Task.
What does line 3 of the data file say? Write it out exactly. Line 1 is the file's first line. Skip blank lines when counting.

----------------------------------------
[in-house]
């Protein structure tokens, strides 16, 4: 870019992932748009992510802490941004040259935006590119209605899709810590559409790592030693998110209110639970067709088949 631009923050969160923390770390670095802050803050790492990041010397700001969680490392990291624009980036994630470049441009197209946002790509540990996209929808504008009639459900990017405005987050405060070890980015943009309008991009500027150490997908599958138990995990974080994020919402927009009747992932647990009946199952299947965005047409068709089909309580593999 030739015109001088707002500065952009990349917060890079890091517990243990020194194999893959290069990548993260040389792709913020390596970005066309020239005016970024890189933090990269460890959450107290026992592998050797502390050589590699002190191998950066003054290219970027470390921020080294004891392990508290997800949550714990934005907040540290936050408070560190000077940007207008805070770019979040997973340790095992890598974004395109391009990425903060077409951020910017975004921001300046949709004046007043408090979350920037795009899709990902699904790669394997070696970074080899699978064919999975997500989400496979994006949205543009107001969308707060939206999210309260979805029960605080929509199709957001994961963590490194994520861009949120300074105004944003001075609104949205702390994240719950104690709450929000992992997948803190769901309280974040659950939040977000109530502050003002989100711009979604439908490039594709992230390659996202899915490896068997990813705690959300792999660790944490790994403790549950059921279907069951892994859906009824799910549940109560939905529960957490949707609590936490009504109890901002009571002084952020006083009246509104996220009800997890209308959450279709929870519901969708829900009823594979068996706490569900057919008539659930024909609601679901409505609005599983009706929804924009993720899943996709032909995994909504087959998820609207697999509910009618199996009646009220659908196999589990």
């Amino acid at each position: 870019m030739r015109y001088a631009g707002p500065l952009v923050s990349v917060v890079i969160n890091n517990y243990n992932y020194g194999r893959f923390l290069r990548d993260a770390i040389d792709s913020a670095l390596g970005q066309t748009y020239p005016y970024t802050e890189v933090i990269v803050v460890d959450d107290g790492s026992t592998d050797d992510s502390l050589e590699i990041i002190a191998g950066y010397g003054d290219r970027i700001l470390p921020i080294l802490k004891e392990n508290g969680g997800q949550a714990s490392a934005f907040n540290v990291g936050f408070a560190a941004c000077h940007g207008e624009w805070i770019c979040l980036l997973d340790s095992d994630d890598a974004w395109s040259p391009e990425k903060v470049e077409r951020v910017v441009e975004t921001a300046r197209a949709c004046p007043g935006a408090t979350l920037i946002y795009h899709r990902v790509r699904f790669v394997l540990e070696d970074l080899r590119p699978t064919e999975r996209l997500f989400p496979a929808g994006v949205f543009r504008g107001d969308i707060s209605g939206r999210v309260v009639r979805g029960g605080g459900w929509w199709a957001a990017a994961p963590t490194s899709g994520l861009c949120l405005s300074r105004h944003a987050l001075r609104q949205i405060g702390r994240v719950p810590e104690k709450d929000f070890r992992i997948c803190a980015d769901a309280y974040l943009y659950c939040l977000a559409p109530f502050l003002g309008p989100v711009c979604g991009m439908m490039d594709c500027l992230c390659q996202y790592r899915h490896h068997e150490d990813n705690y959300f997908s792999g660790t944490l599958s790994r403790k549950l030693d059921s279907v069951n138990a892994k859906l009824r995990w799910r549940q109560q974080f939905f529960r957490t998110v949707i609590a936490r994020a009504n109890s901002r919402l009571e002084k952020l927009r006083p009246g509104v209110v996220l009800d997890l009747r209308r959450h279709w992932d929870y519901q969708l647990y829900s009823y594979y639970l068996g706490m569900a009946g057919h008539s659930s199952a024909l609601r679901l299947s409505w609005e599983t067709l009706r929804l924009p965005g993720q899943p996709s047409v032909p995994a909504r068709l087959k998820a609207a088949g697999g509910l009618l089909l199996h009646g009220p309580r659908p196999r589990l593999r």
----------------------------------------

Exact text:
């Amino acid at each position: 870019m030739r015109y001088a631009g707002p500065l952009v923050s990349v917060v890079i969160n890091n517990y243990n992932y020194g194999r893959f923390l290069r990548d993260a770390i040389d792709s913020a670095l390596g970005q066309t748009y020239p005016y970024t802050e890189v933090i990269v803050v460890d959450d107290g790492s026992t592998d050797d992510s502390l050589e590699i990041i002190a191998g950066y010397g003054d290219r970027i700001l470390p921020i080294l802490k004891e392990n508290g969680g997800q949550a714990s490392a934005f907040n540290v990291g936050f408070a560190a941004c000077h940007g207008e624009w805070i770019c979040l980036l997973d340790s095992d994630d890598a974004w395109s040259p391009e990425k903060v470049e077409r951020v910017v441009e975004t921001a300046r197209a949709c004046p007043g935006a408090t979350l920037i946002y795009h899709r990902v790509r699904f790669v394997l540990e070696d970074l080899r590119p699978t064919e999975r996209l997500f989400p496979a929808g994006v949205f543009r504008g107001d969308i707060s209605g939206r999210v309260v009639r979805g029960g605080g459900w929509w199709a957001a990017a994961p963590t490194s899709g994520l861009c949120l405005s300074r105004h944003a987050l001075r609104q949205i405060g702390r994240v719950p810590e104690k709450d929000f070890r992992i997948c803190a980015d769901a309280y974040l943009y659950c939040l977000a559409p109530f502050l003002g309008p989100v711009c979604g991009m439908m490039d594709c500027l992230c390659q996202y790592r899915h490896h068997e150490d990813n705690y959300f997908s792999g660790t944490l599958s790994r403790k549950l030693d059921s279907v069951n138990a892994k859906l009824r995990w799910r549940q109560q974080f939905f529960r957490t998110v949707i609590a936490r994020a009504n109890s901002r919402l009571e002084k952020l927009r006083p009246g509104v209110v996220l009800d997890l009747r209308r959450h279709w992932d929870y519901q969708l647990y829900s009823y594979y639970l068996g706490m569900a009946g057919h008539s659930s199952a024909l609601r679901l299947s409505w609005e599983t067709l009706r929804l924009p965005g993720q899943p996709s047409v032909p995994a909504r068709l087959k998820a609207a088949g697999g509910l009618l089909l199996h009646g009220p309580r659908p196999r589990l593999r």